This week, when I haven’t been listening to 3TEETH on repeat, I’ve mostly been listening to a Spotify Playlist I made featuring Industrial from around 1990 to early 2000’s.
Not sure if I’m on some sort of trip down memory lane or whatever but it kind of feels fun to listen to stuff that meant so much to me back then that I thought it might be an interesting project to review those albums that made me the person that I am now. See if I hear them differently, or feel any differently about them over a decade later.
At the moment, my poor macbook is on its last legs and I don’t have a working CD drive on it. No problem – bound to be on spotify….and nope! or eMusic, or Bandcamp. It is on itunes but I try to avoid using itunes wherever possible, due to files being locked down so you can only play them on mac products; Not that that is a problem these days since mac now have my eternal soul for switching over to an iPhone. In my defence the phone was free (a present from the mothership) – I haven’t quite signed a faustian pact yet, although from where I’m sat I may as well have (iPad charging to the left of me, currently typing on a macbook, and my iPhone floating around somewhere in the vicinity!). Anyways, where did I find a copy of the album that I wanted to listen to? A playlist on youtube of all places!
First one for this project is VAST‘s self titled debut.
I can’t quite remember how this band came in to my life, but possibly through various message boards at the time. Message boards. Yeah. You remember those right? This will be late 90’s. I’m going to take a guess at being on the Orgymusic BBS as we didn’t always talk about those glorious electro industrial beauties (more on them in a couple of weeks) and I got in to a lot of bands through talking to people on there. VAST’s debut was 1998….1998….wait….that’s 16 years ago! Fuck me. I don’t feel old enough to be talking about albums that are 16 years old.
What was so special (and remains to this day) about this album? In 1998 I was 18 turning 19. In the UK there was a big thing for nu-metal, and I was in to the metal scene at home but screaming along to Korn shouting ‘get the fuck out of my face NOW’ seemed a little disingenuous. Sure there was still some of that hormonal angst thing that clicked with angry nu-metal, but what I wanted was something a little deeper than that, and VAST had it in bucket loads. Jon Crosby must have worked his way through some serious demons on this album. There’s songs relating to relationships, belief in some sort of higher power, his place in the world, love, hate, but it wasn’t ever shouted about. It was a much more measured response than outright rage – but dear god this album has its moments of genuine creepiness; ‘Pretty When You Cry’ as a prime example.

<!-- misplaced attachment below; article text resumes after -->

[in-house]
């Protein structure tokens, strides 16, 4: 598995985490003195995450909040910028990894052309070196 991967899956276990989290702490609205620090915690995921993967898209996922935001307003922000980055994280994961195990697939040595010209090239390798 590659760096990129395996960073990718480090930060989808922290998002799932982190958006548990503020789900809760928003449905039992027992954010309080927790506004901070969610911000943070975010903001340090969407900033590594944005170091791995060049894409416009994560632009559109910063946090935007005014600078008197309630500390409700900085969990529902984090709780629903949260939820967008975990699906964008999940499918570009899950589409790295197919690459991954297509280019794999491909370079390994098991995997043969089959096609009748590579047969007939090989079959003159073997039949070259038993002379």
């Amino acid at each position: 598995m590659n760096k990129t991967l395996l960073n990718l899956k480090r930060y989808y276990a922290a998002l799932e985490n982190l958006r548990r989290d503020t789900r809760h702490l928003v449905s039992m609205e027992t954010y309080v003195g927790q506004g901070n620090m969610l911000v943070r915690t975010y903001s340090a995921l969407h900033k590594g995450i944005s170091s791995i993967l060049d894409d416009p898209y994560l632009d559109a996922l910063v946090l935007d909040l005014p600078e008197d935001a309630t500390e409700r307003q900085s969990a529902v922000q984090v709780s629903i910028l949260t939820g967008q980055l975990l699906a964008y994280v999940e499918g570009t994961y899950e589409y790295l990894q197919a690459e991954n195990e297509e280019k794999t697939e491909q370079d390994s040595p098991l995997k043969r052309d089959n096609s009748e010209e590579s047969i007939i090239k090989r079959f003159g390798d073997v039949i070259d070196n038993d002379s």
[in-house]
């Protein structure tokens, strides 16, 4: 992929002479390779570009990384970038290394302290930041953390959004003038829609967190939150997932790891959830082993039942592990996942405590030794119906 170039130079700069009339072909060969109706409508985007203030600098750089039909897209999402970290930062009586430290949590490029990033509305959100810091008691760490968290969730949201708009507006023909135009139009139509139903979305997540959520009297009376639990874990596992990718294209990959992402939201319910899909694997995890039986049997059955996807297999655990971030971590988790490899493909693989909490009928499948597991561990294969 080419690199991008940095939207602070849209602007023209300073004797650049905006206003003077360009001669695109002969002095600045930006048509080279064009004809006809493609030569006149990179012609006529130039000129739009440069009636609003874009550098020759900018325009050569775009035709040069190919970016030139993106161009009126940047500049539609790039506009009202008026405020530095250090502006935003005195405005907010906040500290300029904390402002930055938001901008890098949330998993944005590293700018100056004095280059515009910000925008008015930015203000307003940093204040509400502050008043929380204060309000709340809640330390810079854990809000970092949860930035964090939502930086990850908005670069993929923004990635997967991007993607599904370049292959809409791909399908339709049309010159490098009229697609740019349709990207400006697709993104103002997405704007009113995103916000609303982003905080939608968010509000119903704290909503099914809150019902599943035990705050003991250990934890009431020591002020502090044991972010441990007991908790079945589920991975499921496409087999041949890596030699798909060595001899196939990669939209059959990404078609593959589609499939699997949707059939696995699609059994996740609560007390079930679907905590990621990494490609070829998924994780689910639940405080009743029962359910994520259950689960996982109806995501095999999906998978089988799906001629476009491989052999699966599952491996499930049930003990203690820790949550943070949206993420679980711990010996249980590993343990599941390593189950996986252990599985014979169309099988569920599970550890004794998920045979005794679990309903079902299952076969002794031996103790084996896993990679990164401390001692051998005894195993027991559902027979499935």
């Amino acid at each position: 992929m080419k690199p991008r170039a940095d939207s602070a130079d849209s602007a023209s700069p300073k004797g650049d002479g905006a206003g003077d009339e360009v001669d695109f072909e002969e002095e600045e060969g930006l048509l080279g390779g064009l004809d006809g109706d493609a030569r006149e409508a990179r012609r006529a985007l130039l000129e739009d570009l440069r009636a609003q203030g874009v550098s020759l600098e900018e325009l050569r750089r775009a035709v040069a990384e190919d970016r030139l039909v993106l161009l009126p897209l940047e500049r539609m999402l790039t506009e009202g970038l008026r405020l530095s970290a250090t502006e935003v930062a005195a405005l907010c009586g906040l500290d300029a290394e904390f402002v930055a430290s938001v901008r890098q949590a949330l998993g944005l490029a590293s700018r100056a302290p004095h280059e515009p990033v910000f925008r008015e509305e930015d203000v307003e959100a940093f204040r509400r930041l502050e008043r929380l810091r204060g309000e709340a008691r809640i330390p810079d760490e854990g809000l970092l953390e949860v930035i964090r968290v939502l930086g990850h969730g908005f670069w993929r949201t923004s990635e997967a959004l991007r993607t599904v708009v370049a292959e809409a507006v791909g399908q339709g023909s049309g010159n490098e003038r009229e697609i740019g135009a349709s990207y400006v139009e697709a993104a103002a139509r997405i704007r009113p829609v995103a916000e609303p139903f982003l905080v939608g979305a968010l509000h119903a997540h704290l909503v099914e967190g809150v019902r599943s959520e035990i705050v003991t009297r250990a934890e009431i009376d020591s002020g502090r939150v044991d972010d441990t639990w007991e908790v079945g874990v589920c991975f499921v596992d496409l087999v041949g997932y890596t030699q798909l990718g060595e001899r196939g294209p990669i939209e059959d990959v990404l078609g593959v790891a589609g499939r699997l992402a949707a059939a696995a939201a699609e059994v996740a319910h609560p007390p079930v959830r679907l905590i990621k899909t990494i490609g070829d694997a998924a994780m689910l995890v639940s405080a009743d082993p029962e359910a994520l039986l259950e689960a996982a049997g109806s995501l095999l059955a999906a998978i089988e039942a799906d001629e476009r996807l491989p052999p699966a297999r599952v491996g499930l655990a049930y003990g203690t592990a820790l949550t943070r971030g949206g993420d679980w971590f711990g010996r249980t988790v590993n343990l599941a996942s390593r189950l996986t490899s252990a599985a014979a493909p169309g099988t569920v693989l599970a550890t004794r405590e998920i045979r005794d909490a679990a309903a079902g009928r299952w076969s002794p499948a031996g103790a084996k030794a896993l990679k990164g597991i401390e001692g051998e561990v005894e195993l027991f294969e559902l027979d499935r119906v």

It isn’t all sinister, brooding creepiness. A lot of it is, but the opening bars of ‘Here’ seem almost heavenly – it has this driving rhythm and it still lifts you above whilst being contemplative. There is an overly heavy interest in religion on this album which never really bothered me at the time, but seems much more obvious to me now. Nothing against religion (Ex choirgirl here, christened and confirmed – although no longer practicing) but sometimes I find people exploring their religious views in music a little much to take as exploring faith is such a personal thing – or should be – and I don’t really want to think about religion but hell, if you want something out of your head and want to work through your issues why not do it on an album?
Flames. One of those songs that at 18 was the most perfectly sexy and romantic of songs. The sort of song you wanted to fall in love to. You wanted someone to write something like that for you. Now it makes me wince a little bit! It’s lovely in its own way, and I can see why 18 year old me loved it, but 34 year old me has been through relationships that may have made me question the very nature of the existence of love and romance, so perhaps I am overly cynical these days to listen to this song which is a shame. I think it would be nice to listen to that again and see it as 18 year old me would.
After ‘Flames’ the album gets distinctly more rock, ‘Temptation’ is one of my favourite tracks on the entire album (besides ‘Here’….which I’ve just remembered I first heard on a cover CD from Rock Sound magazine). I like lyrics that rile up the wrong in my world – stuff that makes me want to go against real life. Where you know something or someone is wrong but you go after it anyway. Hell, this song could be about most of my 20s 🙂 ‘The Niles Edge’ explores Daddy issues, and ‘You’ was a track I never really got relating a relationship to a heaven on earth sort of scenario? but I did like the music even if the lyrics confused me a tad.
Overall VAST still mean a lot to me to this day. I have their symbols tattooed on the back of my neck and I’m never going to remove them. When an album clicks for you so much that you need a representation of it on your body that would suggest a certain something. It’s varied, explored themes at the time that I never gave much thought to – it was an album that I could grow up with at a time when lyrics seemed so determined to keep me an angry teenager which wasn’t me. It opened my world to so much other music and definitely paved my way in to looking in to industrial further. VAST may not be the most industrial of bands but there are elements there that i followed to more bands that were obviously so. And yes, there may be certain tracks I have issue with now, but there is no denying this albums place in my life. I may not be up to date with Jon’s music now, but I thank him profusely for creating VAST and will listen to this for many years to come.